We arrived at the ER and there were well over 30 people in the waiting room. There was a 4-5 hour wait. At this point I knew I needed to be seen promptly. I explained my symptoms, but was pretty much dismissed as to them I probably seemed like just another person using the ER just for the stomach flu. Plus, with having chronic pain for 17 years or so, I have the uncanny ability to coherently speak and not necessarily look like I’m in extreme pain. From all appearances it certainly looked like I was over-exaggerating my symptoms, really when I was not. So we ditched the ER and drove across town to an urgent care clinic. I was seen within 20 minutes.
The healthcare professionals at urgent care were great. They didn’t assume that my symptoms were all just due to a flare in my normal conditions. They took vitals, blood, and a stool sample. I was given a pain injection, told to stop my antibiotics, take probiotics, stay hydrated, and go on the BRAT diet (I would pay for someone to smuggle me cheese right now!). It was made clear that if any symptoms worsen I should go to the ER. The next morning after the stool sample was fully processed, they called with the C. diff diagnosis and I was promptly given medication. Oddly enough, C. diff is treated with antibiotics. These antibiotics come with an extensive list of side effects and serious warning labels such as “may cause brain disease” and “has been shown to cause cancer in mice and rats with long-term use.” Not very comforting.
Looking at online forums and medical sites, I have learned a lot about C. diff. I do not know the road that lies ahead. I have a follow-up doctor appointment to discuss this. Many people have reoccurrences of C. diff. Some people die from C. diff. Others it takes years for their GI tracts to heal from C. diff. What I do know is that I am thankful this infection was caught early so I can be at home recovering instead of hospitalized, or worse.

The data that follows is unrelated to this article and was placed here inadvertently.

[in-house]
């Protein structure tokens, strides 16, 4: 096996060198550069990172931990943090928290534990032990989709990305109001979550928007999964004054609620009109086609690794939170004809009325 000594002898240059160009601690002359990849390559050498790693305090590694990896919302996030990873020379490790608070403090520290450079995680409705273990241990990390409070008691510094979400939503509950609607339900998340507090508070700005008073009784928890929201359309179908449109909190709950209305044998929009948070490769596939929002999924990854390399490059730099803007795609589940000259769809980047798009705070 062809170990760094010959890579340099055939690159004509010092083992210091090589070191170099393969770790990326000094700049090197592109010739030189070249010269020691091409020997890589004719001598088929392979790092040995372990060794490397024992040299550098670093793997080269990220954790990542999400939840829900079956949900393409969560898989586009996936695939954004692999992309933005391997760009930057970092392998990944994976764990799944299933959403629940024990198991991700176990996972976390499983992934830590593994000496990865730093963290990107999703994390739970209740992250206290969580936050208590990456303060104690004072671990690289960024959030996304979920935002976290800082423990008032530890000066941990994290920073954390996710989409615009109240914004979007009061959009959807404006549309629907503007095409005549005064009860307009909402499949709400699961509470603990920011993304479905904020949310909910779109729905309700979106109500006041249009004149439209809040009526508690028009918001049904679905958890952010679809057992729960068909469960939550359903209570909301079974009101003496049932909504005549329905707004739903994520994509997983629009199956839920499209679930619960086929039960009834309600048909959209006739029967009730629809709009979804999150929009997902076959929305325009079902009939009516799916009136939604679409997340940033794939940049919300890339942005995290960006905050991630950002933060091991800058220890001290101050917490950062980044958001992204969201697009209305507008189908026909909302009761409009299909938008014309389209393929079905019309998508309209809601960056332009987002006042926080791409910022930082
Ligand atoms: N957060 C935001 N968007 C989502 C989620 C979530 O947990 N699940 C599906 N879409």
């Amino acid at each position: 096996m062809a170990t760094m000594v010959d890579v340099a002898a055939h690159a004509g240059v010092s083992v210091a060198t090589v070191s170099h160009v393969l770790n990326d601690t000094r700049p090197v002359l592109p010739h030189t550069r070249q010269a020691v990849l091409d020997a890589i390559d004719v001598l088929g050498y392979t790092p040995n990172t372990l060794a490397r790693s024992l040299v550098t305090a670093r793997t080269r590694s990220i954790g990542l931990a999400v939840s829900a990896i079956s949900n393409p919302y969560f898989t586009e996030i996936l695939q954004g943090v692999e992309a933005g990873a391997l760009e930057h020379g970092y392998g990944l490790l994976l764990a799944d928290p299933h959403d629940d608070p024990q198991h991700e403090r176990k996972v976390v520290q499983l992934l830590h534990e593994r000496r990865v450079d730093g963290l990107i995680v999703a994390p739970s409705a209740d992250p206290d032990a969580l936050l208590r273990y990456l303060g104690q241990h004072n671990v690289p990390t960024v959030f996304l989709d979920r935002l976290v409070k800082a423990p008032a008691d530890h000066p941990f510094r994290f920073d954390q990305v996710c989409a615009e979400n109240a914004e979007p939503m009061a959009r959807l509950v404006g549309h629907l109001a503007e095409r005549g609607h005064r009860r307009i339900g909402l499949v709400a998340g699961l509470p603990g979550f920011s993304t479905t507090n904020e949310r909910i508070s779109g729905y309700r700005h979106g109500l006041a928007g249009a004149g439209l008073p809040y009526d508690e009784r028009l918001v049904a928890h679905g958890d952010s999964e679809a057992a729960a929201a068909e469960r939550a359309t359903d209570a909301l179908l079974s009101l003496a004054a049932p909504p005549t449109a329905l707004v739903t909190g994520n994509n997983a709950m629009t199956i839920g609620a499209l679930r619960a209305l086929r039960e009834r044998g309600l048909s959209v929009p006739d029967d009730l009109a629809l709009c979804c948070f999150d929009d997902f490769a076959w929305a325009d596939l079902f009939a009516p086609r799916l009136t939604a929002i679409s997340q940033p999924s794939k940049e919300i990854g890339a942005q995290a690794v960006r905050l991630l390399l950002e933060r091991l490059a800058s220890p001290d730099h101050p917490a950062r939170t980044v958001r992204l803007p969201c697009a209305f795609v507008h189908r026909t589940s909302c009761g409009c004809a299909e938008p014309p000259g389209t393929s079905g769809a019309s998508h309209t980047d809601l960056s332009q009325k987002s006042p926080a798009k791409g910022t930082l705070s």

I had to laugh because I for sure thought if something were to keep me off work it would be my adrenal gland dysfunction coming back, or a severe migraine or cluster headache, not C. diff. Out of all the things to set this pain warrior back! To think!
My hope in writing this is twofold. 1.) I hope my story can help others learn more about the risks of antibiotics. 2.) Most importantly, do not dismiss any new symptoms as just one of your pre-existing conditions flaring up. As always, everyone is different, so discuss your concerns with a trusted medical doctor.
I am currently going in between two states of thinking: “practice what you preach, you have 20+ other medical diagnoses that you’ve been handling, you can and will handle this too” and “omg I could die and I’m still not in the clear! This has just begun! What if I need to be hospitalized for 45 days like some people?! I have patients to see! What if I can never have cheese again?!” This type of catastrophizing doesn’t help. So I take some deep breaths and remind myself, pain warrior, one day at a time.